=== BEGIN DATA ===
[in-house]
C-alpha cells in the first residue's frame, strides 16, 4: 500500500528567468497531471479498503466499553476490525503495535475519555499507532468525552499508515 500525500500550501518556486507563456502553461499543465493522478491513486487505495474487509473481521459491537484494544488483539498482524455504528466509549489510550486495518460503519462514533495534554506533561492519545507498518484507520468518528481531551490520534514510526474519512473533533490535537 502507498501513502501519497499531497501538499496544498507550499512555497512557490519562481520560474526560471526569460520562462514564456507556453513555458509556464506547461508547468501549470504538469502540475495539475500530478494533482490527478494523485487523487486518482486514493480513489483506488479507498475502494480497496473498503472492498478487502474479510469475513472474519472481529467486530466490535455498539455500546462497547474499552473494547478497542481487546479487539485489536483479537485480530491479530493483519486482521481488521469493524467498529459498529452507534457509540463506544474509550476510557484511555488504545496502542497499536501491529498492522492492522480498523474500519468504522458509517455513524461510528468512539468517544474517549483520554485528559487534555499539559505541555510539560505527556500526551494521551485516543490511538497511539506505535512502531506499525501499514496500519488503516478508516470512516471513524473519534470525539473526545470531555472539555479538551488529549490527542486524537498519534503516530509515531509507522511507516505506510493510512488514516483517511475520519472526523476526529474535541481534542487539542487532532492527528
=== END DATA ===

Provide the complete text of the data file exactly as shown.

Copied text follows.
[in-house]
C-alpha cells in the first residue's frame, strides 16, 4: 500500500528567468497531471479498503466499553476490525503495535475519555499507532468525552499508515 500525500500550501518556486507563456502553461499543465493522478491513486487505495474487509473481521459491537484494544488483539498482524455504528466509549489510550486495518460503519462514533495534554506533561492519545507498518484507520468518528481531551490520534514510526474519512473533533490535537 502507498501513502501519497499531497501538499496544498507550499512555497512557490519562481520560474526560471526569460520562462514564456507556453513555458509556464506547461508547468501549470504538469502540475495539475500530478494533482490527478494523485487523487486518482486514493480513489483506488479507498475502494480497496473498503472492498478487502474479510469475513472474519472481529467486530466490535455498539455500546462497547474499552473494547478497542481487546479487539485489536483479537485480530491479530493483519486482521481488521469493524467498529459498529452507534457509540463506544474509550476510557484511555488504545496502542497499536501491529498492522492492522480498523474500519468504522458509517455513524461510528468512539468517544474517549483520554485528559487534555499539559505541555510539560505527556500526551494521551485516543490511538497511539506505535512502531506499525501499514496500519488503516478508516470512516471513524473519534470525539473526545470531555472539555479538551488529549490527542486524537498519534503516530509515531509507522511507516505506510493510512488514516483517511475520519472526523476526529474535541481534542487539542487532532492527528